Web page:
in Politics

Whose shirt is the hairiest?

I’m still not sure what to make of David Cameron’s speech on cutting the cost of politics yesterday.

Obviously there’s a lot in there with which I agree. I am a Conservative member and activist, after all. But I often find myself in a minority of one when it comes to subjects like this (a position with which I’m perfectly comfortable) and I’m just not a fan of hair-shirts.

I’ll reiterate, there’s a lot in the speech with which I agree. I’ve never really understood the Standards Board when, as Cameron states, it’s usually seen as the job of the electorate to hold politicians to account (I have to declare an interest that I’m doing a fringe meeting at their conference later this year). I can’t argue with his points on the Electoral Commission or Regional Assemblies. On the number of MPs, well, I’m fairly agnostic.

It really is just the hair-shirt that causes me concern.

Of course, this isn’t actually a hair-shirt for the Conservatives. It’s largely a choice to wear a slightly less nice shirt than their predecessors – most incoming Conservative ministers will never have drawn a ministerial salary before and, for those that have, it was so long ago they will not notice the 5% cut after 13 years of inflation.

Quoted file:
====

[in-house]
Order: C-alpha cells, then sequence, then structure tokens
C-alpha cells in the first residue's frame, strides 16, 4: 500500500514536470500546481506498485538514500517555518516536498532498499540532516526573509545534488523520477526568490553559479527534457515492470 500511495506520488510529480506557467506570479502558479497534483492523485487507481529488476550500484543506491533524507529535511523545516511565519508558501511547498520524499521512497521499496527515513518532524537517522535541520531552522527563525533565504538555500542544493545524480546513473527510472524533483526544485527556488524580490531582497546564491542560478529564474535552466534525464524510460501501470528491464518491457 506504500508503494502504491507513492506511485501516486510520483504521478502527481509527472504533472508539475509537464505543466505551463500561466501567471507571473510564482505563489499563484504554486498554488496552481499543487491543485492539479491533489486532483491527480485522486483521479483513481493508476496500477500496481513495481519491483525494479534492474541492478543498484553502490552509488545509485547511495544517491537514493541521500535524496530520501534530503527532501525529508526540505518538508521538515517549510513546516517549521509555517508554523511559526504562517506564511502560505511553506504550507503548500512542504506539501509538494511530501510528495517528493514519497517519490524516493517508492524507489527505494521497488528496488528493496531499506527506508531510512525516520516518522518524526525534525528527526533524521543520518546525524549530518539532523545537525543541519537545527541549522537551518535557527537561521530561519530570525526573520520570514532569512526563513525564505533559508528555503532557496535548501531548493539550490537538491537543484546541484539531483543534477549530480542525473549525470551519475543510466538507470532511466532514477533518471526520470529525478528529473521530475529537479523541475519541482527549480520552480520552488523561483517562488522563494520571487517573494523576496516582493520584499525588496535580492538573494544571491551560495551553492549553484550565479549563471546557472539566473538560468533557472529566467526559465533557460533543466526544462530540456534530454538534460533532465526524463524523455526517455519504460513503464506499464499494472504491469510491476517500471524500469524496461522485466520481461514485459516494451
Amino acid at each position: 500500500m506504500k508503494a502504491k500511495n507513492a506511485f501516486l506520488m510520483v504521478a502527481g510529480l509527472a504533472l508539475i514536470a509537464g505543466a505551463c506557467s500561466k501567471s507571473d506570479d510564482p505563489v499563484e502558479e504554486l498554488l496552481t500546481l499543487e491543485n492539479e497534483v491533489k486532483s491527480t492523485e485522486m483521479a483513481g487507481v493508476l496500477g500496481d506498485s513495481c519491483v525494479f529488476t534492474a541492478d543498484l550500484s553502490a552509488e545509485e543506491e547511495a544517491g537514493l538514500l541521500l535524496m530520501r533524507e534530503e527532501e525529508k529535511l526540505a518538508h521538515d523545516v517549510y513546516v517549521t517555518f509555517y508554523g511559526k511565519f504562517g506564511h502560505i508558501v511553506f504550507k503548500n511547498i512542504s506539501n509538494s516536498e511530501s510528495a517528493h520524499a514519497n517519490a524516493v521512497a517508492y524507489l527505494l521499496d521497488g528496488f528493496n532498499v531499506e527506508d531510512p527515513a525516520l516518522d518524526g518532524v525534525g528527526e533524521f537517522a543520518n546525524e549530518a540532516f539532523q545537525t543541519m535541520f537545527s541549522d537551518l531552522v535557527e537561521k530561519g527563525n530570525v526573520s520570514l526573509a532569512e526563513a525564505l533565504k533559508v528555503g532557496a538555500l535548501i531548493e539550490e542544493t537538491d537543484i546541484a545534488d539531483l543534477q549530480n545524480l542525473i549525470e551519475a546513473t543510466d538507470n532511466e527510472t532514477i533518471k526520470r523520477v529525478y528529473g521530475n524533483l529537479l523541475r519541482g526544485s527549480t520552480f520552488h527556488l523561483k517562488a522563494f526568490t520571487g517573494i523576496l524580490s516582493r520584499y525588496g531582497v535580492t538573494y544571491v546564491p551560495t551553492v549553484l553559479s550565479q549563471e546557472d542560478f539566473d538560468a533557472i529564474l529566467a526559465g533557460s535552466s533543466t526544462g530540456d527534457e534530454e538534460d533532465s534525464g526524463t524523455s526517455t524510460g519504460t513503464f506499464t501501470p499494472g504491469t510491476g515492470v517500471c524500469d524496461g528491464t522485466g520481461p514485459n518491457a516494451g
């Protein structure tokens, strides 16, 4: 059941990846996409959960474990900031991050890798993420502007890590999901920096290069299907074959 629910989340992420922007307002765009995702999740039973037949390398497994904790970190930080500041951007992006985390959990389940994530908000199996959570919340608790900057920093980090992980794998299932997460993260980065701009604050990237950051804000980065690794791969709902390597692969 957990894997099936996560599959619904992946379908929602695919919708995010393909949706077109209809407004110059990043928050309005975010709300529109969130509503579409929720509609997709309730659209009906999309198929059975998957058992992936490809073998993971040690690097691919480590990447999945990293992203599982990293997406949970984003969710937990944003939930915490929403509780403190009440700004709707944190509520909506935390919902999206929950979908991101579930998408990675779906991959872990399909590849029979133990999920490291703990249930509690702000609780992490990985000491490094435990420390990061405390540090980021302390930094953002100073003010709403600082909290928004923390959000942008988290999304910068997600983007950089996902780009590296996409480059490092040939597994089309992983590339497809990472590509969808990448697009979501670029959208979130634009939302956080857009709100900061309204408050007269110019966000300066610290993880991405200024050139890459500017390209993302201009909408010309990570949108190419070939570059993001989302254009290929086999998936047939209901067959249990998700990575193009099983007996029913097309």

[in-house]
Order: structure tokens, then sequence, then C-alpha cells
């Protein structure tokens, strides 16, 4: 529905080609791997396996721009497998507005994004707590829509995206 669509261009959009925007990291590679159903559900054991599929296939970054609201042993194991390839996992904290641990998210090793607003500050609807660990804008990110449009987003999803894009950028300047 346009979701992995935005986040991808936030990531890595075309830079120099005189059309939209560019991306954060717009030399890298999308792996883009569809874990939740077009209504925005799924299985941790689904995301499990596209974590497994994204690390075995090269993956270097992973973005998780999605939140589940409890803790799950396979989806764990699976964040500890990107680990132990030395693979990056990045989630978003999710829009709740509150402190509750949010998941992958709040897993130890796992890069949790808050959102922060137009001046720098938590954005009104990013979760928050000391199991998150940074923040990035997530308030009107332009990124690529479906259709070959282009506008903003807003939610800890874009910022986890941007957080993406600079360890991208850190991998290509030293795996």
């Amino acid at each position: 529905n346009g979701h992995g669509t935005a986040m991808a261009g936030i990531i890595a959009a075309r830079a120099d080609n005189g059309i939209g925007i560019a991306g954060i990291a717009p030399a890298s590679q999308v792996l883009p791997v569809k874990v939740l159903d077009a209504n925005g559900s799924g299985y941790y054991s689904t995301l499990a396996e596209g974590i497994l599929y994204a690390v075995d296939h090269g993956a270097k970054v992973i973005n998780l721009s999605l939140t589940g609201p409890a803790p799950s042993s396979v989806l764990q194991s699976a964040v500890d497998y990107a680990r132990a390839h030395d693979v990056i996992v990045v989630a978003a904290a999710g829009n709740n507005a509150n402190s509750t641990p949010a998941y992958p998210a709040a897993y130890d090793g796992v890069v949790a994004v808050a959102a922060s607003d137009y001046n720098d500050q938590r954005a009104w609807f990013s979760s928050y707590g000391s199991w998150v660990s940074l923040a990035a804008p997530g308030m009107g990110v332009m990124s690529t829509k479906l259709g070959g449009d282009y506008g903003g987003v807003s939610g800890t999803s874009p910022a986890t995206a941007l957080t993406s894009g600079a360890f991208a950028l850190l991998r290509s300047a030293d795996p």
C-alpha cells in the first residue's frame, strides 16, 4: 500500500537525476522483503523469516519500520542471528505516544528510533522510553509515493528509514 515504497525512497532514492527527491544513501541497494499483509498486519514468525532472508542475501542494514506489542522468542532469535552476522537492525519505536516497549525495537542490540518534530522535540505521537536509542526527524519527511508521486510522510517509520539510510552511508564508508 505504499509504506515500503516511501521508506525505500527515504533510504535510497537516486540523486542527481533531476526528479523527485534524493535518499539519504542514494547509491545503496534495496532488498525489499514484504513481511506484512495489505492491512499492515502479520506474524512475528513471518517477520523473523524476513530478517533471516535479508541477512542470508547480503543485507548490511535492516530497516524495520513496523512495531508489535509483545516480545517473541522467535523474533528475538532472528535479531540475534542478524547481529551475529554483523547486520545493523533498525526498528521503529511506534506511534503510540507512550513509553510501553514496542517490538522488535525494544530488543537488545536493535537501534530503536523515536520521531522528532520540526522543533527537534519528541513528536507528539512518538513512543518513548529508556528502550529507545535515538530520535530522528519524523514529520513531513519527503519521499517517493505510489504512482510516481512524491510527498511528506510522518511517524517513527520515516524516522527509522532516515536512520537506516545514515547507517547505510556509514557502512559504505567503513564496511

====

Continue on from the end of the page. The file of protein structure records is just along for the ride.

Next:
They may notice the removal of subsidy on food in the Palace of Westminster. But then so will the many many more secretaries, assistants and researchers (some working for free) for whom the subsidised food is, in reality, a little compensation for salaries that are frequently below market rates.

Don’t get me wrong. I’m not defending ministerial salary levels, nor am I trying to make any judgment on their ideal level; I honestly don’t know the proper salary level for a minister. But what I do know is that the 5% cut is a gesture. And to be fair Cameron himself admits the saving is “trifling” and it is more about the message.

My concern, as with any gesture politics, is that the gesture can detract from the deed. The gesture got headlines today. And will doubtless get a few more headlines when the first Conservative ministers start drawing their reduced ministerial salary. And there’s absolutely no doubt that proposing cuts to politicians will be publicly popular.

But gestures are easy, and Cameron needs to make sure they don’t detract either himself, his future ministers or the public from the incredibly difficult times ahead.

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  1. People with less than others often begrudge what others have worked hard for. Larger salaries are justified in a lot of cases whilst others are, quite frankly, obscene as in the case of footballers etc.

    I can understand David Cameron wanting to make some sort of gesture, but I do think he would be taken far more seriously if he were to rid the party of members who the public are offended by. To accept crooks, liars, and cheats into one’s party is seen to be condoning their behaviour. We want to be assured that the party we vote for is as clear of these people as is possible.

    How can we trust a party that accepts back into their fold people known to be in that group aforementioned? That is the type of gesture I personally would like to see.